Since the likeliest audience for this is kids who have seen the Hobbit films, it’s a good reminder that the book came first.



The story of a boy who dreamed of dragons and found a way to bring them to life.

Tolkien grows from dapper lad to dapper young man in Wheeler’s cleanly drawn scenes as, tucked into views of carefully rendered buildings and landscapes (the illustrator appends lengthy notes), glimpses of scaly figures from treasured old tales or new fancies join evocative curls of smoke and architectural details to hint at the constant presence of dragons in his imagination. An account of his halcyon early days describes his loving mother and good friends and, critically, playing at making up his own language with his cousin. McAlister then tersely carries him through his subsequent unhappy youth, wartime, marriage, and academic career on into Middle Earth and The Hobbit—where at last, deep under the Lonely Mountain, “John Ronald found his dragon.” Two portraits of Smaug rearing up in red and golden splendor cap the narrative. A long authorial note plus a catalog of dragons from Tolkien’s novels, quotes from his essays, and a bibliography will well serve readers looking for more about the man’s life and outlook. It’s better written than Alexandra Wallner’s 2011 profile, though as a general gateway to Tolkien’s realms, the focus on his dragons makes it not so broad.

Since the likeliest audience for this is kids who have seen the Hobbit films, it’s a good reminder that the book came first. (afterword, bibliography) (Picture book/biography. 7-10)

Pub Date: March 21, 2017

ISBN: 978-1-62672-092-3

Page Count: 48

Publisher: Roaring Brook Press

Review Posted Online: Nov. 16, 2016

Kirkus Reviews Issue: Dec. 1, 2016

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A picture book worth reading about a historical figure worth remembering.


An honestly told biography of an important politician whose name every American should know.

Published while the United States has its first African-American president, this story of John Roy Lynch, the first African-American speaker of the Mississippi House of Representatives, lays bare the long and arduous path black Americans have walked to obtain equality. The title’s first three words—“The Amazing Age”—emphasize how many more freedoms African-Americans had during Reconstruction than for decades afterward. Barton and Tate do not shy away from honest depictions of slavery, floggings, the Ku Klux Klan, Jim Crow laws, or the various means of intimidation that whites employed to prevent blacks from voting and living lives equal to those of whites. Like President Barack Obama, Lynch was of biracial descent; born to an enslaved mother and an Irish father, he did not know hard labor until his slave mistress asked him a question that he answered honestly. Freed by the Emancipation Proclamation, Lynch had a long and varied career that points to his resilience and perseverance. Tate’s bright watercolor illustrations often belie the harshness of what takes place within them; though this sometimes creates a visual conflict, it may also make the book more palatable for young readers unaware of the violence African-Americans have suffered than fully graphic images would. A historical note, timeline, author’s and illustrator’s notes, bibliography and map are appended.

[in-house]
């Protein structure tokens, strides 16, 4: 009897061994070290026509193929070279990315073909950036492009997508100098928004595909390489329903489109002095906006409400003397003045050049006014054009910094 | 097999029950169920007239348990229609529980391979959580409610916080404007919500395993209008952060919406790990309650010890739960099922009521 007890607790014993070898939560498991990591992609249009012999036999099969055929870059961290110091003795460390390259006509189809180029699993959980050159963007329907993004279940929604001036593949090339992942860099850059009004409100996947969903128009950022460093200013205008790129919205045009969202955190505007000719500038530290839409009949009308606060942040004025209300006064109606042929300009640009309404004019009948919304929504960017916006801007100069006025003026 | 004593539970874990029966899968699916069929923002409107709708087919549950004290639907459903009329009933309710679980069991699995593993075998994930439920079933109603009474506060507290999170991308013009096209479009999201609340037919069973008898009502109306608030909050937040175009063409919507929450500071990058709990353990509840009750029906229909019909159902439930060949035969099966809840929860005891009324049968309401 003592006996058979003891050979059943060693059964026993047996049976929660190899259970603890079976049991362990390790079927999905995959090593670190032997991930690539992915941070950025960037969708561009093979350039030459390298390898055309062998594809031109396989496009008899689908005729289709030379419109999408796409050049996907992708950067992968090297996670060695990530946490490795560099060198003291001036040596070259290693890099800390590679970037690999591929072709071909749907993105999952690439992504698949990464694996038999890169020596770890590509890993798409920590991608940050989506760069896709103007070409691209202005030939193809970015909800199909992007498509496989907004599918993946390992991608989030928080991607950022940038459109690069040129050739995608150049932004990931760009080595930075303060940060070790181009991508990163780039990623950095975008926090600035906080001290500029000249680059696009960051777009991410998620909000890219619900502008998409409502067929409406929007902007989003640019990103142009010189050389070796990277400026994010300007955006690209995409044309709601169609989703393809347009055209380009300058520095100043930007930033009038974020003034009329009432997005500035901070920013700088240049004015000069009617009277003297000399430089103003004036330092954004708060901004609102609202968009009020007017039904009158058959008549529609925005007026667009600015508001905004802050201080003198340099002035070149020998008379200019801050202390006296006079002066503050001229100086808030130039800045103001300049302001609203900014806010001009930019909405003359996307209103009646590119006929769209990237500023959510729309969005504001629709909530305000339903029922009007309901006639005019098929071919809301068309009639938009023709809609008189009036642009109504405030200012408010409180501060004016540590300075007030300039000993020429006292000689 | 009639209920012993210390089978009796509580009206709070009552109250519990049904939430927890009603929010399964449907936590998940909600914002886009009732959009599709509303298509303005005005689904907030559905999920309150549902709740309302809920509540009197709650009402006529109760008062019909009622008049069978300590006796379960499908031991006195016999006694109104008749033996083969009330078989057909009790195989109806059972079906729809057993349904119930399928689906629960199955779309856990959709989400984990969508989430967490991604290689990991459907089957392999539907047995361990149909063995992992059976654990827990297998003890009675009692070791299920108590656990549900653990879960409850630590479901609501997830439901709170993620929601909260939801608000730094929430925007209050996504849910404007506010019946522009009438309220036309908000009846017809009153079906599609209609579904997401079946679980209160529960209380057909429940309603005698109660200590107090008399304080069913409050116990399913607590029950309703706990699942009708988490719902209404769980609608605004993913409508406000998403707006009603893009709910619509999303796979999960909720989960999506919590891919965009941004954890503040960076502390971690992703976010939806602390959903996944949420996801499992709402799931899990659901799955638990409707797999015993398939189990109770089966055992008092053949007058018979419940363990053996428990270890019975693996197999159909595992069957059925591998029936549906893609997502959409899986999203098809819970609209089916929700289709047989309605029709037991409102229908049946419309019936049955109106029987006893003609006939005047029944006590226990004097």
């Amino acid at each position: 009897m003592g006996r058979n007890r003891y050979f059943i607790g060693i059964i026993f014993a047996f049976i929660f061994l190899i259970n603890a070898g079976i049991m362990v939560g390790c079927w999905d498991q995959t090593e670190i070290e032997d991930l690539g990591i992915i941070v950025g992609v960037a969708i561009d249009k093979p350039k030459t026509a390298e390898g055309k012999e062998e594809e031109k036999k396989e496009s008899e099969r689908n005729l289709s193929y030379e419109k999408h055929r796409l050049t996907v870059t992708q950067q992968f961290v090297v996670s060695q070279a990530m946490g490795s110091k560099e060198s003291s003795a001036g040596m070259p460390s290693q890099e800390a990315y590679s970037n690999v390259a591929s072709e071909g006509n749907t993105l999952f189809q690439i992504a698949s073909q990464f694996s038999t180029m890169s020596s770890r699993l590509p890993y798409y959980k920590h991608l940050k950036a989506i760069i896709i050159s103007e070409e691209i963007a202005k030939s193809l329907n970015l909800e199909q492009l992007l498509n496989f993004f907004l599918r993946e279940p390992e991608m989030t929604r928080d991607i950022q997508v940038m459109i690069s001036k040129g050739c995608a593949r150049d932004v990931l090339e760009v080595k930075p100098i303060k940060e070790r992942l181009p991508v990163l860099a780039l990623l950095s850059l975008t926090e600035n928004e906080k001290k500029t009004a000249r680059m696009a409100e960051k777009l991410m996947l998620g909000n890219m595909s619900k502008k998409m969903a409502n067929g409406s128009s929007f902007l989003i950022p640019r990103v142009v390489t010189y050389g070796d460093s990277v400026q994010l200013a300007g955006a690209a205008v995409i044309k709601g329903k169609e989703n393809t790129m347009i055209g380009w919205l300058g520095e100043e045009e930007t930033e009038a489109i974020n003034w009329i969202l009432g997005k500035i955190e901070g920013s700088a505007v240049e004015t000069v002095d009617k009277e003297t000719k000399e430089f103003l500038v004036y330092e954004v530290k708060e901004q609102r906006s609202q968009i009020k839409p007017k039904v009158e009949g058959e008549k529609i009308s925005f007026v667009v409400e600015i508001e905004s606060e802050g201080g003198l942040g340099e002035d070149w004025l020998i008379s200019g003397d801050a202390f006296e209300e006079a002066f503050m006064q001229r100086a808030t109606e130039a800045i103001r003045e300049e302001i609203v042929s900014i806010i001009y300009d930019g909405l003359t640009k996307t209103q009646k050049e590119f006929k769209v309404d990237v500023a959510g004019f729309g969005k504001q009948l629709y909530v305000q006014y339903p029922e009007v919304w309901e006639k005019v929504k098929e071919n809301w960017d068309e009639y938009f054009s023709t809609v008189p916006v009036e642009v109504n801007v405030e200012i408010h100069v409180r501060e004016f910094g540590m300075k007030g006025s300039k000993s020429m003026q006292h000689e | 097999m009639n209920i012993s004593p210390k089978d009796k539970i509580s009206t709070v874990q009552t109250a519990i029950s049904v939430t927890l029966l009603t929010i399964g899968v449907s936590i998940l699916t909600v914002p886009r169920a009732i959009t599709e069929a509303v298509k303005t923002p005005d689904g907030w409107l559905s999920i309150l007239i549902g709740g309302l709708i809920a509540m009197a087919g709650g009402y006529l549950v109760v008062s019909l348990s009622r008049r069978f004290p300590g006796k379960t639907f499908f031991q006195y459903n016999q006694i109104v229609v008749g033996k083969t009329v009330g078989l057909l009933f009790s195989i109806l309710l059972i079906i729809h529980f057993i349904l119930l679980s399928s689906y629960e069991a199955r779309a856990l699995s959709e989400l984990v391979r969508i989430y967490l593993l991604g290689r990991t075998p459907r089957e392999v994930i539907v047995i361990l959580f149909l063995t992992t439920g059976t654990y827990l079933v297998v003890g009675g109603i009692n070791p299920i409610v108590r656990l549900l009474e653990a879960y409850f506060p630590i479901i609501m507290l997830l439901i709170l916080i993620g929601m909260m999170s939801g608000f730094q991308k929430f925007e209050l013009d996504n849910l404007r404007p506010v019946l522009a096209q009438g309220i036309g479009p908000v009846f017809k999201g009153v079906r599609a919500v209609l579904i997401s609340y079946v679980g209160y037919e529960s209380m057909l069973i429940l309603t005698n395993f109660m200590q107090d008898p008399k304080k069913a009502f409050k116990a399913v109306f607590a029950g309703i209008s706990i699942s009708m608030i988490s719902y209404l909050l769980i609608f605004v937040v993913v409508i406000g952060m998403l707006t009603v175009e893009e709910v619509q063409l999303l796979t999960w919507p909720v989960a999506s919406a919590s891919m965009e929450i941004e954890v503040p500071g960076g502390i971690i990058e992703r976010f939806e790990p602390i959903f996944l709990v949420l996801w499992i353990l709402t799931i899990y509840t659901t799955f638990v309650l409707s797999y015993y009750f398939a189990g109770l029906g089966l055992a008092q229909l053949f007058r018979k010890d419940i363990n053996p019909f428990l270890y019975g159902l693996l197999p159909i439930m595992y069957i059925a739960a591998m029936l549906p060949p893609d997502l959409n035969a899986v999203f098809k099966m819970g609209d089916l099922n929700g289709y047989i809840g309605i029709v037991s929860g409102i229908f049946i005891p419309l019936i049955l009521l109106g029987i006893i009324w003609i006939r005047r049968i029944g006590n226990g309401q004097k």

A picture book worth reading about a historical figure worth remembering. (Picture book biography. 7-10)

Pub Date: April 1, 2015

ISBN: 978-0-8028-5379-0

Page Count: 50

Publisher: Eerdmans

Review Posted Online: Feb. 3, 2015

Kirkus Reviews Issue: Feb. 15, 2015

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            The legions of fans who over the years have enjoyed dePaola’s autobiographical picture books will welcome this longer gathering of reminiscences.  Writing in an authentically childlike voice, he describes watching the new house his father was building go up despite a succession of disasters, from a brush fire to the hurricane of 1938.  Meanwhile, he also introduces family, friends, and neighbors, adds Nana Fall River to his already well-known Nana Upstairs and Nana Downstairs, remembers his first day of school (“ ‘ When do we learn to read?’  I asked.  ‘Oh, we don’t learn how to read in kindergarten.  We learn to read next year, in first grade.’  ‘Fine,’ I said.  ‘I’ll be back next year.’  And I walked right out of school.”), recalls holidays, and explains his indignation when the plot of Disney’s “Snow White” doesn’t match the story he knows.  Generously illustrated with vignettes and larger scenes, this cheery, well-knit narrative proves that an old dog can learn new tricks, and learn them surpassingly well.  (Autobiography.  7-9)

Pub Date: April 1, 1999

ISBN: 0-399-23246-X

Page Count: 58

Publisher: Putnam

Review Posted Online: May 20, 2010

Kirkus Reviews Issue: April 15, 1999

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